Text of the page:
Leslie Frazier, Vikings -- Boy. This really got out of hand quickly didn't it? The irony of Frazier's failing this year -- and the likelihood of his departure after this season -- is that his success in 2012 probably did him in. The Vikings had no business making the playoffs last year but did so anyway. Similar expectations were heaped on Frazier this year and they've vastly disappointed. Christian Ponder couldn't progress, Josh Freeman is a massive waste of money and even if Minnesota wasn't ever going to be great this year, they're still falling short of expectations.
Greg Schiano, Buccaneers -- I actually considered putting Schiano in the Bull market based on the Buccaneers winning three consecutive games recently. Give him credit for keeping Tampa Bay involved in this season, because they could've folded tents and moved on. But let's not forget what a trainwreck this year has been. The Josh Freeman debacle was bad, losing that many games in a row is terrible and the MSRA thing doesn't help. Tampa Bay was completely freefalling for much of the season. Some of the issues don't look as bad now -- Schiano chased off his "franchise" quarterback (that looks much smarter now) and inserted his "not ready" rookie quarterback (also looks smarter). The locker room problems are solved, somewhat, by actually winning games. Still, it's hard to imagine Schiano surviving.
Mike Munchak, Titans -- Looked like Munchak could find himself on the other side of the deal a few weeks ago. But Jake Locker's injury, coupled with an inability to get going on the offensive end, coupled with a season that will ultimately end up being disappointing, will probably cost him his job. He could stick around, for sure, but there hasn't been anything ultimately inspiriting about this Titans season. They've had multiple shots to get back into the AFC playoff hunt -- not to mention the AFC South divisional hunt -- and couldn't capitalize.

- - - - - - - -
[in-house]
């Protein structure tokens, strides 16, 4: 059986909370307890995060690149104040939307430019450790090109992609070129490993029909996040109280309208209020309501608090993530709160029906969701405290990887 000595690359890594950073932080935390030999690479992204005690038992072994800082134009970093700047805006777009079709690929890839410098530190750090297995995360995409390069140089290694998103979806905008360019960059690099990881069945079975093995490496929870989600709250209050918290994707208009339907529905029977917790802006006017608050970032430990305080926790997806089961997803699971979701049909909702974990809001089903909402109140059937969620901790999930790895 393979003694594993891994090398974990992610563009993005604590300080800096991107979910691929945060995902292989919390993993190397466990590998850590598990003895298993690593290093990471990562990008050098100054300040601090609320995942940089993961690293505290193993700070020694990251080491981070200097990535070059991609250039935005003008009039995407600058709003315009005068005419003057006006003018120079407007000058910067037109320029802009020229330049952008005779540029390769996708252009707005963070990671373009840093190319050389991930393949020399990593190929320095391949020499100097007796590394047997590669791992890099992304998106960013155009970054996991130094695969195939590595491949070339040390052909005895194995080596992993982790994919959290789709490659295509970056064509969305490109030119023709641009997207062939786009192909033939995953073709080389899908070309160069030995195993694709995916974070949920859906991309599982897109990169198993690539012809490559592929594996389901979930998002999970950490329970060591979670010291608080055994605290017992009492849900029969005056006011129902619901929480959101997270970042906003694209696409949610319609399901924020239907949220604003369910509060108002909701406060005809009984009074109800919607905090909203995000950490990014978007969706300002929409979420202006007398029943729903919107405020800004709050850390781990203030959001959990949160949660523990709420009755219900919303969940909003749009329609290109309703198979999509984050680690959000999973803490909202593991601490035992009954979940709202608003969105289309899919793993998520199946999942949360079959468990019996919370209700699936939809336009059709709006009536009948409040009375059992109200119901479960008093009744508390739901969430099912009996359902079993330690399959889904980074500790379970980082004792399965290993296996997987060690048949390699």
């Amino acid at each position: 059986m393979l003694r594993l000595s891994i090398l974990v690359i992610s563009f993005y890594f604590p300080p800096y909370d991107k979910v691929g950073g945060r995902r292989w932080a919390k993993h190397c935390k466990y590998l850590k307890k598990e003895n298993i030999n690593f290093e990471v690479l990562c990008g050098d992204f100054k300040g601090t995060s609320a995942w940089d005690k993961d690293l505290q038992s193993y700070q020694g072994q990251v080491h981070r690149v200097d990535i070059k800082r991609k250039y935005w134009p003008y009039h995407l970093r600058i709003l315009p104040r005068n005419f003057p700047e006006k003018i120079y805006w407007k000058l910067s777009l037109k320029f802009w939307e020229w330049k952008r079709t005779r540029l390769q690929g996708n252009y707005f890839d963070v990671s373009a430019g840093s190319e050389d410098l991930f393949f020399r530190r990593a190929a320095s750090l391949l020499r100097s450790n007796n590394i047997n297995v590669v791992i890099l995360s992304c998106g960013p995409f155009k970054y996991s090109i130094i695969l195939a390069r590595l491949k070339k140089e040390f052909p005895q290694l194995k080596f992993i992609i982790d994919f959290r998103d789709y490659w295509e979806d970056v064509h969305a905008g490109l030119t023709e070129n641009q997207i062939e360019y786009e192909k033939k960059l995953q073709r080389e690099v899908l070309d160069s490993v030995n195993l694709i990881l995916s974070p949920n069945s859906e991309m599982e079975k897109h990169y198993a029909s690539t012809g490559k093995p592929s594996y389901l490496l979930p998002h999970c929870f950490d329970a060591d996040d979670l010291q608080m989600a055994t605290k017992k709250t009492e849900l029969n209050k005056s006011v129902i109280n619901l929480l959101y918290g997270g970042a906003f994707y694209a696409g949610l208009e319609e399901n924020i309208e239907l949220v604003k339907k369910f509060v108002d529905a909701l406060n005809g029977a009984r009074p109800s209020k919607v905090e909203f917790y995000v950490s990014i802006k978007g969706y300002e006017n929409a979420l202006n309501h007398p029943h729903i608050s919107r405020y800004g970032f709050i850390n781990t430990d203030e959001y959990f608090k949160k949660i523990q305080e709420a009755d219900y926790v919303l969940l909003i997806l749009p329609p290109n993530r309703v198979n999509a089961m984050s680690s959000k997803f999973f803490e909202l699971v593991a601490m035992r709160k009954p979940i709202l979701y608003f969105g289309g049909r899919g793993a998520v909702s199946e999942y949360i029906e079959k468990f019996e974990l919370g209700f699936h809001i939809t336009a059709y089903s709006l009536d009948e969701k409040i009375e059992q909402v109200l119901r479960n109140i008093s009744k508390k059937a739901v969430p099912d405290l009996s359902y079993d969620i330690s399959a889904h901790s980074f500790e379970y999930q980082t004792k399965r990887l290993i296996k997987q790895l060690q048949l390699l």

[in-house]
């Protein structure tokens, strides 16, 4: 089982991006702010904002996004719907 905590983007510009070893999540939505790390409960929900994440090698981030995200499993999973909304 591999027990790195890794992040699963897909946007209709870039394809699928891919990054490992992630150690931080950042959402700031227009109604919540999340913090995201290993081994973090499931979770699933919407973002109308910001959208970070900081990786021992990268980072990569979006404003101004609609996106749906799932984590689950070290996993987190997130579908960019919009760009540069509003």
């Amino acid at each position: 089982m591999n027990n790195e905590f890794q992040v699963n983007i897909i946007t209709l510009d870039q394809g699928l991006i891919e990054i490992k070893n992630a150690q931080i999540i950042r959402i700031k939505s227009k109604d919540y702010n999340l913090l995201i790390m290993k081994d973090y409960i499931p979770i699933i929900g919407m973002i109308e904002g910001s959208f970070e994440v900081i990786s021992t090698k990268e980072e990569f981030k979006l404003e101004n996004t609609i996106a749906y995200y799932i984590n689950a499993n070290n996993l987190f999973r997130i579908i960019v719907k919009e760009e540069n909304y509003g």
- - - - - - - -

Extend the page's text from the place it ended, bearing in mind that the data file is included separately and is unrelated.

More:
Mike Shanahan, Redskins -- Was Shanahan on the hot seat coming into this year? No, because he made the playoffs. But yes because you're always on the hot seat. We forget that he packed it in when the Redskins were 3-6 last year, only to have them go on a seven-game winning streak that propped up expectations for this year. Add in a disastrous PR nightmare with Robert Griffin III's injury, contentious public back and forths with RG3 throughout the year and the team's struggles on defense and you have the recipe for Shanahan possibly departing before turning Washington around. If they hand the Rams a top-five pick in next year's draft it's basically whatever the complete opposite of a cherry on a sundae is.
Rex Ryan, Jets -- Well. this is a weird rollercoaster. Ryan's the other guy you would stick on the hot seat before the season began, he promptly worked his way off said hot seat and now he's right back on it. Geno Smith hasn't thrown a touchdown pass since October and the offense can't manufacture points. That's not Rex's strength, but maybe that's the point? The Jets don't sport a good roster and weren't ever going to be a playoff contender. Rex got the most out of them early on but his magic's fading and that's why his stock's dropping like Enron. At one point it looked like he would figure out how to return in 2014. Now it would be a massive upset if he made it back next year.